All this happened in Canada in 1970. During the so-called FLQ Crisis, leftist Canadian Prime Minister Pierre Trudeau suspended civil liberties and brought the weight of the nation’s army down on a small but murderous band of domestic terrorists. Although I am only half-hearted in my condemnation of this display of brute authoritarianism, the acts that provoked it were a trifle compared to the Oklahoma City bombing or the IRA campaign in London in the 1980s, let alone the attacks on the World Trade Centre. President Bush’s response to the far greater threat posed by radical Islamist terrorism has been … to legislate and to monitor conversations between foreign terrorists and some people located in the United States under an authority recognized by the FISA Court of Review and claimed by every president since Carter signed FISA but reserved the right to conduct national security surveillance.

Anti-Bush activists would like Americans to believe that they are living in a police state, but their claims are risible. Without any real impositions on civil liberties to point to, they resort to inflating minor changes to laws affecting anti-terrorism investigations that were, for the most part, passed during the Clinton administration.

These laws, including the much criticized Patriot Act, were bi-partisan congressional efforts, and authorize measures that are much less intrusive or expansive than those used by Lincoln, Wilson, Roosevelt, Kennedy, or Nixon.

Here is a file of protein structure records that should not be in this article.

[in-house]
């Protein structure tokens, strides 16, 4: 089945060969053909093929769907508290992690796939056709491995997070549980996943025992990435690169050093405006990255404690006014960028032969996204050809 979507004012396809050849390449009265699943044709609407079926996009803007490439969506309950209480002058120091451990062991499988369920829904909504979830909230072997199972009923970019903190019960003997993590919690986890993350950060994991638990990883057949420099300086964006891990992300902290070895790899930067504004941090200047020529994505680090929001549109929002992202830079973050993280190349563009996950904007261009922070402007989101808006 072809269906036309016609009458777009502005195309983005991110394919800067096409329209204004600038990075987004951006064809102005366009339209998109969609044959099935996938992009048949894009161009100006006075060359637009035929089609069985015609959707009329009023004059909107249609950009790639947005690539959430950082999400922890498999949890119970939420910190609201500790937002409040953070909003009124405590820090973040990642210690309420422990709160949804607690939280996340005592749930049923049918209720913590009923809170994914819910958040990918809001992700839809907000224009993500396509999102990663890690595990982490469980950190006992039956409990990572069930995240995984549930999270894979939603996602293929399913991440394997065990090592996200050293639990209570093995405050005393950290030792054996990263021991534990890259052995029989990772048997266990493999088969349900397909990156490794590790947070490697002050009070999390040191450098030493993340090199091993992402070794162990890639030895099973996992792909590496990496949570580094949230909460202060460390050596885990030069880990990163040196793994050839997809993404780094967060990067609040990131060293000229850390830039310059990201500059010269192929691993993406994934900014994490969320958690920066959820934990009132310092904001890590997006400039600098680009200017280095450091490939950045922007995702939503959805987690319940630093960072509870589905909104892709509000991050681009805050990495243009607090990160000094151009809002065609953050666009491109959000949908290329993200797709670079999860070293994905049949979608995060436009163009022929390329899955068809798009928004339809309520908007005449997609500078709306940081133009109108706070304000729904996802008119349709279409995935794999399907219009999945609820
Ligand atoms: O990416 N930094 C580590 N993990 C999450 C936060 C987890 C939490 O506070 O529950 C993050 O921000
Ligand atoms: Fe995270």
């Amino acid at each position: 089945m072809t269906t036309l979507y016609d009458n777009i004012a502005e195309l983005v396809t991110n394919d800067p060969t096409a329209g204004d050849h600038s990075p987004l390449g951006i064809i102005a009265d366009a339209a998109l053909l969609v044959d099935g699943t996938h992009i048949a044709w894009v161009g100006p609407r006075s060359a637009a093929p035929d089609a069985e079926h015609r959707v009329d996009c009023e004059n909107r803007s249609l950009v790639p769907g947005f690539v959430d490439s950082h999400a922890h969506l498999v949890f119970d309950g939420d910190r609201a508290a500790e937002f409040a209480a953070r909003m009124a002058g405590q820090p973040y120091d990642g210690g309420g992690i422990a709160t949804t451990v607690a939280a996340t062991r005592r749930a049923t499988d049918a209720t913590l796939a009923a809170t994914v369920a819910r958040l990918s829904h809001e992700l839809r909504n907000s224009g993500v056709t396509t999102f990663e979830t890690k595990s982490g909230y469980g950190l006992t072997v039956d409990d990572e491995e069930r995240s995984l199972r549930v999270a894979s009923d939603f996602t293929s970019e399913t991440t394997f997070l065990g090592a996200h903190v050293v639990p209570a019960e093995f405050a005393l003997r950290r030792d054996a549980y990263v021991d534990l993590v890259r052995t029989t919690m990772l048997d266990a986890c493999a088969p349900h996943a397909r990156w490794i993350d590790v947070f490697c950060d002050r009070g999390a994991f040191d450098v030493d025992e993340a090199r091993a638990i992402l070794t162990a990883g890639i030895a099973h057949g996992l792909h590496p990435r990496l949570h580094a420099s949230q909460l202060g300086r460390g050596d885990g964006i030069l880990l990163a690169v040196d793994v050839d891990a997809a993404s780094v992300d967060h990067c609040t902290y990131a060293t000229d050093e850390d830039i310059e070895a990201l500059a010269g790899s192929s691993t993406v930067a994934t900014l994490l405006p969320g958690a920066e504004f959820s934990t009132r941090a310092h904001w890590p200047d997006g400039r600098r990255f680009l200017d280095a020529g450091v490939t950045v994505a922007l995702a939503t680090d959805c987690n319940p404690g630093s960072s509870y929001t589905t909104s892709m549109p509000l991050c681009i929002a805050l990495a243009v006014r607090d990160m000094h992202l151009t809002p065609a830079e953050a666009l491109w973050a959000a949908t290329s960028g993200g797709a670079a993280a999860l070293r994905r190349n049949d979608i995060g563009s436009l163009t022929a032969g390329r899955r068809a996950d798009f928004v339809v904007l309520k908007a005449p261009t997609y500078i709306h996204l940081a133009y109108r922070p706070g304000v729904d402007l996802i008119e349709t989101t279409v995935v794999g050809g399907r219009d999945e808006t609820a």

But to hear the Hollywood left howl, you would think that they were living in Nazi Germany. Actually, some of them have said exactly that. That they have done so as multimillionaires speaking to an audience of millions on national television does not seem to strike them as in the least incongruous. Nor does it prevent many of them from flocking to support real tyrants, like Fidel Castro, the subject of an Oliver Stone hagiography and the honored host of Steven Spielberg, Jack Nicholson, Robert Redford and others. The true nature of free speech is obviously not something they completely understand; some of Castro’s political prisoners could probably enlighten them.

Meanwhile in the “civilized” West, citizens are required to carry identity papers (France, Belgium, Germany, Spain), political parties are banned (Belgium), criticism of religion is criminalized (England, France), possession of offensive historical artifacts is illegal (Germany), quoting the Bible in opposition to homosexuality is fined (Canada) and the European Union’s authoritarian and anti-democratic project rumbles on. Whatever one thinks of George W. Bush’s administration, America remains the freest country in the world, with greater freedom of speech, movement and religion than any other country in history.